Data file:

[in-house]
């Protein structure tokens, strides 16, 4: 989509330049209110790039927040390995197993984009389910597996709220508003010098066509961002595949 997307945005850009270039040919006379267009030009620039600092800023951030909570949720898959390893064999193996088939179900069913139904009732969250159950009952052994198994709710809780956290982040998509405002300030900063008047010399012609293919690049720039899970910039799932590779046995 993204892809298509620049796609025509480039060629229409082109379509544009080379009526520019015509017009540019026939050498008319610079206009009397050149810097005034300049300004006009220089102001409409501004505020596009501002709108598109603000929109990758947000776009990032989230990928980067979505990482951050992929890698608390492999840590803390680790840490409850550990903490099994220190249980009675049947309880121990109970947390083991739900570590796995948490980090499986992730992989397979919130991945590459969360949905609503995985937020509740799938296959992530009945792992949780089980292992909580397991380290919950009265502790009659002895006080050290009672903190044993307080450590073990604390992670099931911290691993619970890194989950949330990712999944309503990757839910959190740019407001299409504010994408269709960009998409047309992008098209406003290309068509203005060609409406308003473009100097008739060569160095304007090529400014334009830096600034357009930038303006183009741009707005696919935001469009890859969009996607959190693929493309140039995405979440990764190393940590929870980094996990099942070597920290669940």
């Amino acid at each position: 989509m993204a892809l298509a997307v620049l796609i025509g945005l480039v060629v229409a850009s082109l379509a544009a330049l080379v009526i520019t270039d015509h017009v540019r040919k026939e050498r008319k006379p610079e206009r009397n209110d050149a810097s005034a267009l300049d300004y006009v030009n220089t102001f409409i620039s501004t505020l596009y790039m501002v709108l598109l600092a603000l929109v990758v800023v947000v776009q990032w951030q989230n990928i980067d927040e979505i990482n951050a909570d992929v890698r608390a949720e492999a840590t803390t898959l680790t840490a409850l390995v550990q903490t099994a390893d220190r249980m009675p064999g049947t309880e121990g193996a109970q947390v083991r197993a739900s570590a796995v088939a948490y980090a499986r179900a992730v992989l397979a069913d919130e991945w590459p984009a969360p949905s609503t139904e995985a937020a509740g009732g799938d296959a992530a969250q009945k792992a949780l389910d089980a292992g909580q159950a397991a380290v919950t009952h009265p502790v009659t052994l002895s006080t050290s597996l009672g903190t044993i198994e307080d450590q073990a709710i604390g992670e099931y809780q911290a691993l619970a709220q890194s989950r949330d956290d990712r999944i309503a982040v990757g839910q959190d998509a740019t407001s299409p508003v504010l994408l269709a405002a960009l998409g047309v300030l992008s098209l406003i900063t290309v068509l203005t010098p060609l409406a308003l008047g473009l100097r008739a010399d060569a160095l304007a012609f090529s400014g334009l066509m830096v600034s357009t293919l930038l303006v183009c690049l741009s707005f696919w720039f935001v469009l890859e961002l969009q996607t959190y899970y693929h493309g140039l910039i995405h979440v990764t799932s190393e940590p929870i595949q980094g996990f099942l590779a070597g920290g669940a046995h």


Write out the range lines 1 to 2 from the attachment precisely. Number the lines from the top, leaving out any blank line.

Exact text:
[in-house]
């Protein structure tokens, strides 16, 4: 989509330049209110790039927040390995197993984009389910597996709220508003010098066509961002595949 997307945005850009270039040919006379267009030009620039600092800023951030909570949720898959390893064999193996088939179900069913139904009732969250159950009952052994198994709710809780956290982040998509405002300030900063008047010399012609293919690049720039899970910039799932590779046995 993204892809298509620049796609025509480039060629229409082109379509544009080379009526520019015509017009540019026939050498008319610079206009009397050149810097005034300049300004006009220089102001409409501004505020596009501002709108598109603000929109990758947000776009990032989230990928980067979505990482951050992929890698608390492999840590803390680790840490409850550990903490099994220190249980009675049947309880121990109970947390083991739900570590796995948490980090499986992730992989397979919130991945590459969360949905609503995985937020509740799938296959992530009945792992949780089980292992909580397991380290919950009265502790009659002895006080050290009672903190044993307080450590073990604390992670099931911290691993619970890194989950949330990712999944309503990757839910959190740019407001299409504010994408269709960009998409047309992008098209406003290309068509203005060609409406308003473009100097008739060569160095304007090529400014334009830096600034357009930038303006183009741009707005696919935001469009890859969009996607959190693929493309140039995405979440990764190393940590929870980094996990099942070597920290669940």